Twitter removes 130 Iran-linked accounts trying to influence US presidential debate reaction

Social media site removes fake tweets after FBI tip-off

A combination picture shows U.S. President Donald Trump and Democratic presidential nominee Joe Biden speaking during the first 2020 presidential campaign debate, held on the campus of the Cleveland Clinic at Case Western Reserve University in Cleveland, Ohio, U.S., September 29, 2020. Picture taken September 29, 2020. REUTERS/Brian Snyder
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Twitter has removed 130 fake accounts linked to Iran which were trying to influence reaction to the first US presidential debate.

The social media site deleted the accounts after the FBI informed them they were trying to “disrupt public conversation” as Donald Trump and Joe Biden went head-to-head.

Twitter said: “Based on intel provided by the @FBI last night we removed approximately 130 accounts that appeared to originate in Iran.

“They were attempting to disrupt the public conversation during the first 2020 US Presidential Debate.”

The site added: “We identified these accounts quickly, removed them from Twitter, and shared full details with our peers, as standard.

“They had very low engagement and did not make an impact on the public conversation.”

Twitter did not say in which way the tweets sought to disrupt public discourse but the tweets did not appear to be advocating for one candidate in particular.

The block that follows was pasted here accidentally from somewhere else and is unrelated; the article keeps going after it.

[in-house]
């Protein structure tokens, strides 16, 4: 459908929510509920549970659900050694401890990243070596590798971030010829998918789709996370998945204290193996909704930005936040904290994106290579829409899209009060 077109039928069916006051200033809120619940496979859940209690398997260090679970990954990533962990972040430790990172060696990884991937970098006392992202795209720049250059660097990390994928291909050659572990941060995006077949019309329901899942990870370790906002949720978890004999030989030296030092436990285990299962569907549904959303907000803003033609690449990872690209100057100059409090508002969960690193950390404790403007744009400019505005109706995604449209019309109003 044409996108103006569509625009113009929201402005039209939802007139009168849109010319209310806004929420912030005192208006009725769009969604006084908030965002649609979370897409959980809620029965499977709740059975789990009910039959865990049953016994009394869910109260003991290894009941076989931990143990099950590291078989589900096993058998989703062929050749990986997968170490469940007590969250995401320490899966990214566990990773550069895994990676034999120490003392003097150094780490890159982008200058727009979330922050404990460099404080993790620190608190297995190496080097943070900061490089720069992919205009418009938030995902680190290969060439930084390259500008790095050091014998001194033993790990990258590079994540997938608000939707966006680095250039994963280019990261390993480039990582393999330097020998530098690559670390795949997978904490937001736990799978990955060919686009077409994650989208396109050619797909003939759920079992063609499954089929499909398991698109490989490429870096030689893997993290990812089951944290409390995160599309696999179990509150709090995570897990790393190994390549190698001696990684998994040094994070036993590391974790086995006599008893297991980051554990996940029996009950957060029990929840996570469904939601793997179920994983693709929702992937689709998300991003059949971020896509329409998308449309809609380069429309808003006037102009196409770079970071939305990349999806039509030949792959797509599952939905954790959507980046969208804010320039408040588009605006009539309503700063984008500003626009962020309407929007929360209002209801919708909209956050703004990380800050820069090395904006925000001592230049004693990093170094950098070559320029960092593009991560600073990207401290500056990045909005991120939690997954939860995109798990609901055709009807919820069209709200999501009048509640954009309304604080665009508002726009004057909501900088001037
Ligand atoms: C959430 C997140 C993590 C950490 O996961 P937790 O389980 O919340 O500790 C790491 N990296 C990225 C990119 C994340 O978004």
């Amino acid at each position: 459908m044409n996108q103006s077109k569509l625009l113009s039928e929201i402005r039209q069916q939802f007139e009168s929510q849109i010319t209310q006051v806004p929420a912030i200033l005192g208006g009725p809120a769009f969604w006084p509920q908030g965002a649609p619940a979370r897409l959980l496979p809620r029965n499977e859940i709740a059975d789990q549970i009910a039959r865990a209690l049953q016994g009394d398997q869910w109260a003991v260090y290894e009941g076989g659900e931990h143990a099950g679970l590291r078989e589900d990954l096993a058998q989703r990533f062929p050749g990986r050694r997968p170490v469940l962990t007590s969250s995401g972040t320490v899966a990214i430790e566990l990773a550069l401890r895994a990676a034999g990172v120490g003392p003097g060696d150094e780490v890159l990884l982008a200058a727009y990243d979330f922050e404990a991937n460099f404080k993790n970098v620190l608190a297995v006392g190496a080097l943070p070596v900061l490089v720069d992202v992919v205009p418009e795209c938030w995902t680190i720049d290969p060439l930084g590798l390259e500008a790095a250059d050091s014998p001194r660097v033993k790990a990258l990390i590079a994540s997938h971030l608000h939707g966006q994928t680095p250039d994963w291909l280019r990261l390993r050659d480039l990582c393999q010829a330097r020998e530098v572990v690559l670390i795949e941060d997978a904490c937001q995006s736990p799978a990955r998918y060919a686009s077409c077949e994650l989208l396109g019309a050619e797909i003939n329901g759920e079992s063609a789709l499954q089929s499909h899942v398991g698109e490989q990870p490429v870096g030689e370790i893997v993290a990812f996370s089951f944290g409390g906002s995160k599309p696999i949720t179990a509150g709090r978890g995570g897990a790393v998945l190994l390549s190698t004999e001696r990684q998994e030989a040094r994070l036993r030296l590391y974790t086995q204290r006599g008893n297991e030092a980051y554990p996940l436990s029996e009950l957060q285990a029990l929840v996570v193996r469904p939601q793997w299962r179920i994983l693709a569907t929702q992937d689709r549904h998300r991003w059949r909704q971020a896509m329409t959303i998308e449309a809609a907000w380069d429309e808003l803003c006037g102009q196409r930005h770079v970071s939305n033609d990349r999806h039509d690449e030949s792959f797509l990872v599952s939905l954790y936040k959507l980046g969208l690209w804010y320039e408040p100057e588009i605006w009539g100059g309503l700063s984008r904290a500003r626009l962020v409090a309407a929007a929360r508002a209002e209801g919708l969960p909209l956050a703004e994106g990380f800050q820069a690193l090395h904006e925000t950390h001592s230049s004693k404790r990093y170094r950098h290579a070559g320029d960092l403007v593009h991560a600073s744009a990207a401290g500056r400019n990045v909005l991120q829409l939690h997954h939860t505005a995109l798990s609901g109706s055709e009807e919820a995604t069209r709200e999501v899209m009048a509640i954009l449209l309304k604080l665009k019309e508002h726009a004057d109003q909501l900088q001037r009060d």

One tweet questioned the political affiliation of Fox News host Chris Wallace, another suggested a "Biden Harris Landslide Victory!" was "#StupidityIn4Words" and one referenced far-right group the Proud Boys.

The FBI said in a statement it gave information to Twitter to curtail “foreign threats”.

"Although we cannot discuss the specific information provided, the FBI regularly shares information with social media companies so they can better protect their platforms," a spokesman said.

"The FBI is actively engaged with our federal partners, election officials and the private sector to mitigate foreign threats to our nation's security and our elections."

Twitter has been ramping up efforts to clamp down on foreign interference ahead of the election.

The company will also increase "login defences to prevent malicious account takeover attempts” of high-profile politicians and political journalists.

Iran has long been a source of concern for Twitter and is one of several countries US authorities are monitoring for potential interference in the presidential election using online disinformation campaigns.

Other countries include Russia and China.

National Counterintelligence and Security Centre director William Evania said in August Iran was “seeking to undermine US democratic institutions, President Trump, and to divide the country in advance of the 2020 elections."

He added that Tehran’s motivation was “driven by a perception that President Trump's re-election would result in a continuation of US pressure on Iran”.

It comes as the commission that oversees US presidential debates says it will change the rules after the first debate descended into chaos as Mr Trump and Mr Biden bickered and traded insults.

The fallout has also been dominated by remarks Mr Trump made about the Proud Boys.

He suggested the group “stand down and stand by”.